The Texas-rigged worm — or lizard, crawworm, critter bait or any other soft plastic lure — is one of the most basic bass baits, used by millions of fishermen of all skill levels.
Yet B.A.S.S. Elite Series pro Pete Ponds said too many anglers take the rigging for granted and reduce the simple lure’s action, weedlessness, improper presentation and, in turn, productivity.
“I’ve even seen tournament fishermen mess it up simply because they got in a hurry,” Ponds said. “There’s a bunch of ways you can screw it up, but only one way to get it right, and it is so simple.
“If you do it right, the bait will hang straight in a vertical position when held by the line. If it doesn’t hang straight, you’ve developed problems that lead to line twist, snags, missed hook sets and even fewer strikes.”
For the novice, Texas rigs involve a bullet-shaped weight, which is threaded nose-first on the line.
Then Ponds recommends a 3/0 or 4/0 J-hook, which is designed to help hold a lure straight.
“First, look at the worm you’re using, and find the flat side, which most plastic lures will have,” Ponds said. “That is the bottom of the lure. If there is no flat side, look at the bait and see if there is a side that should be the bottom.
“Then put the point of the hook directly into the dead center of the head of the bait. Ease it down into the worm and go only as far as you need to cover the eye of the hook, about an eighth of an inch. The biggest mistake fishermen make is putting the hook too far down into the worm.”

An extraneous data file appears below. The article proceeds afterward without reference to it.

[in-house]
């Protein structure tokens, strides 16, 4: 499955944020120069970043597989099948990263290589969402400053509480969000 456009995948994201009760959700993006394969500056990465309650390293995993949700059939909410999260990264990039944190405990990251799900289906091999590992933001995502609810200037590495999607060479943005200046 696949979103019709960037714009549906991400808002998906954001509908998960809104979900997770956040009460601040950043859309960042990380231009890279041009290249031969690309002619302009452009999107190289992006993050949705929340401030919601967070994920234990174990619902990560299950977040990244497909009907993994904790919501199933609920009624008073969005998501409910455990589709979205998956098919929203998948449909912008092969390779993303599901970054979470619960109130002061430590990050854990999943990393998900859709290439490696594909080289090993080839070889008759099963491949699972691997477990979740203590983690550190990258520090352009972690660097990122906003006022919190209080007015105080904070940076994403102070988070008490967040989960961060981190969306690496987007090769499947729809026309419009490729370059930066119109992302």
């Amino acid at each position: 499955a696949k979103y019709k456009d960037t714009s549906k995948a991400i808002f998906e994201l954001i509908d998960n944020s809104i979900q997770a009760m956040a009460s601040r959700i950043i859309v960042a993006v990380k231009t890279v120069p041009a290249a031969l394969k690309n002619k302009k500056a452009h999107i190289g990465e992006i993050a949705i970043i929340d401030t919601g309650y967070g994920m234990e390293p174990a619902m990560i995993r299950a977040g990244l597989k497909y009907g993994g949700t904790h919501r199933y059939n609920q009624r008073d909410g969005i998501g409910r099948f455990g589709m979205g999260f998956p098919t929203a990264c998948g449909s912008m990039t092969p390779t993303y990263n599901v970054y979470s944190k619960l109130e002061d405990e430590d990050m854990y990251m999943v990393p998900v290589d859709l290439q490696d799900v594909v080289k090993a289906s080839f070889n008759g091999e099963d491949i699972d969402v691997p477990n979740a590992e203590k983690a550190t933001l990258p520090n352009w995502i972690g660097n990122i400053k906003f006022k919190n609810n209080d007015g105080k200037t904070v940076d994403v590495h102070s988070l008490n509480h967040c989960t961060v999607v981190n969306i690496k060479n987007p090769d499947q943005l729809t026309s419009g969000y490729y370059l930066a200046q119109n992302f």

After bringing the hook point out of the flat side, Ponds said to run the worm on up the shank of the hook until the head covers the eye of the hook and the J-bend catches the worm and holds it.
Then rotate the lure on the head of the hook until the hook point is aimed back at the lure’s flat side.
“Next, holding the line, let the bait hang down the hook and look for the exact spot on the worm where the bottom of the hook matches,” Ponds said. “That is where the hook needs to penetrate. Bend the worm the way you need it to penetrate at that spot and take the hook point all the way through the worm and out the top side of the lure.
“Next, put the hook point against the top side of the worm. Pinch the worm to get a slight bubble in front of the hook point and ease the point back into the plastic, hiding the hook point and making it weedless. You don’t want to bury the hook point deep into the plastic. You only need to get the point barely under the skin.”
What that does is improve your hook-setting ratio. There is less chance that the worm will ball up on the hook and hide the point.
“When a fish hits, and you set the hook, the pressure of the fish’s upper lip will push the worm down and expose the hook point," Ponds said. “With just the point hidden, the worm will still be weedless.
“You're done, except for checking it. If you’ve done it right, the lure should hang perfectly straight, giving it better action.”